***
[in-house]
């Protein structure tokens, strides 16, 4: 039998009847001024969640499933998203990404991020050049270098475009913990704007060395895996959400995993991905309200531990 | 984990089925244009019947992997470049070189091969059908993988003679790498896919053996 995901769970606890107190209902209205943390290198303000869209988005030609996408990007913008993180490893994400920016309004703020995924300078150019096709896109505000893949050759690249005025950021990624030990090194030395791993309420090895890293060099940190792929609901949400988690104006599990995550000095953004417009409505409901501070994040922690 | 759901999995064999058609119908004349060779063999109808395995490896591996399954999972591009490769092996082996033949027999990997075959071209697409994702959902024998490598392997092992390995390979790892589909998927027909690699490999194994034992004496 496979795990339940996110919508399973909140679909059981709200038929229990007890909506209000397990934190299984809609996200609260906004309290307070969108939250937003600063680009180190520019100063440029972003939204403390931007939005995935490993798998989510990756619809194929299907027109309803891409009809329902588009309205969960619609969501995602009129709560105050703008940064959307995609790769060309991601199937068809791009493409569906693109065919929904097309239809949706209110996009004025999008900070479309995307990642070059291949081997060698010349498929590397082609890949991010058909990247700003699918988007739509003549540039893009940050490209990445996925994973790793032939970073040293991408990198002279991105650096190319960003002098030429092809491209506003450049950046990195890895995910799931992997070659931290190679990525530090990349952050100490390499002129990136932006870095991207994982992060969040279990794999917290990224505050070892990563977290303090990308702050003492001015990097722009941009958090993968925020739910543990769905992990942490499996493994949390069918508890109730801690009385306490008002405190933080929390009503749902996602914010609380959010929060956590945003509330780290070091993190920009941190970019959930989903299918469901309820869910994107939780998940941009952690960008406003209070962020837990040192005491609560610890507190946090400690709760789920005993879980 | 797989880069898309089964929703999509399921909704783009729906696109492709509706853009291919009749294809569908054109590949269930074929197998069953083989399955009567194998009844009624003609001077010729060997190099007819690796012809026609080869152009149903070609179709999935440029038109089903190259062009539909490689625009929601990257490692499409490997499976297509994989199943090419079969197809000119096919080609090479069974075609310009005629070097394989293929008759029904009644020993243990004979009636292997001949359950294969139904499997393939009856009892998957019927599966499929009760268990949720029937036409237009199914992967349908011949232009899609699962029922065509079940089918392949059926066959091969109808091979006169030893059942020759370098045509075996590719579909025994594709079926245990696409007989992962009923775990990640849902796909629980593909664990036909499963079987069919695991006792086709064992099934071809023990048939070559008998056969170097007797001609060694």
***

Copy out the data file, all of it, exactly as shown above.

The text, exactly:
[in-house]
């Protein structure tokens, strides 16, 4: 039998009847001024969640499933998203990404991020050049270098475009913990704007060395895996959400995993991905309200531990 | 984990089925244009019947992997470049070189091969059908993988003679790498896919053996 995901769970606890107190209902209205943390290198303000869209988005030609996408990007913008993180490893994400920016309004703020995924300078150019096709896109505000893949050759690249005025950021990624030990090194030395791993309420090895890293060099940190792929609901949400988690104006599990995550000095953004417009409505409901501070994040922690 | 759901999995064999058609119908004349060779063999109808395995490896591996399954999972591009490769092996082996033949027999990997075959071209697409994702959902024998490598392997092992390995390979790892589909998927027909690699490999194994034992004496 496979795990339940996110919508399973909140679909059981709200038929229990007890909506209000397990934190299984809609996200609260906004309290307070969108939250937003600063680009180190520019100063440029972003939204403390931007939005995935490993798998989510990756619809194929299907027109309803891409009809329902588009309205969960619609969501995602009129709560105050703008940064959307995609790769060309991601199937068809791009493409569906693109065919929904097309239809949706209110996009004025999008900070479309995307990642070059291949081997060698010349498929590397082609890949991010058909990247700003699918988007739509003549540039893009940050490209990445996925994973790793032939970073040293991408990198002279991105650096190319960003002098030429092809491209506003450049950046990195890895995910799931992997070659931290190679990525530090990349952050100490390499002129990136932006870095991207994982992060969040279990794999917290990224505050070892990563977290303090990308702050003492001015990097722009941009958090993968925020739910543990769905992990942490499996493994949390069918508890109730801690009385306490008002405190933080929390009503749902996602914010609380959010929060956590945003509330780290070091993190920009941190970019959930989903299918469901309820869910994107939780998940941009952690960008406003209070962020837990040192005491609560610890507190946090400690709760789920005993879980 | 797989880069898309089964929703999509399921909704783009729906696109492709509706853009291919009749294809569908054109590949269930074929197998069953083989399955009567194998009844009624003609001077010729060997190099007819690796012809026609080869152009149903070609179709999935440029038109089903190259062009539909490689625009929601990257490692499409490997499976297509994989199943090419079969197809000119096919080609090479069974075609310009005629070097394989293929008759029904009644020993243990004979009636292997001949359950294969139904499997393939009856009892998957019927599966499929009760268990949720029937036409237009199914992967349908011949232009899609699962029922065509079940089918392949059926066959091969109808091979006169030893059942020759370098045509075996590719579909025994594709079926245990696409007989992962009923775990990640849902796909629980593909664990036909499963079987069919695991006792086709064992099934071809023990048939070559008998056969170097007797001609060694």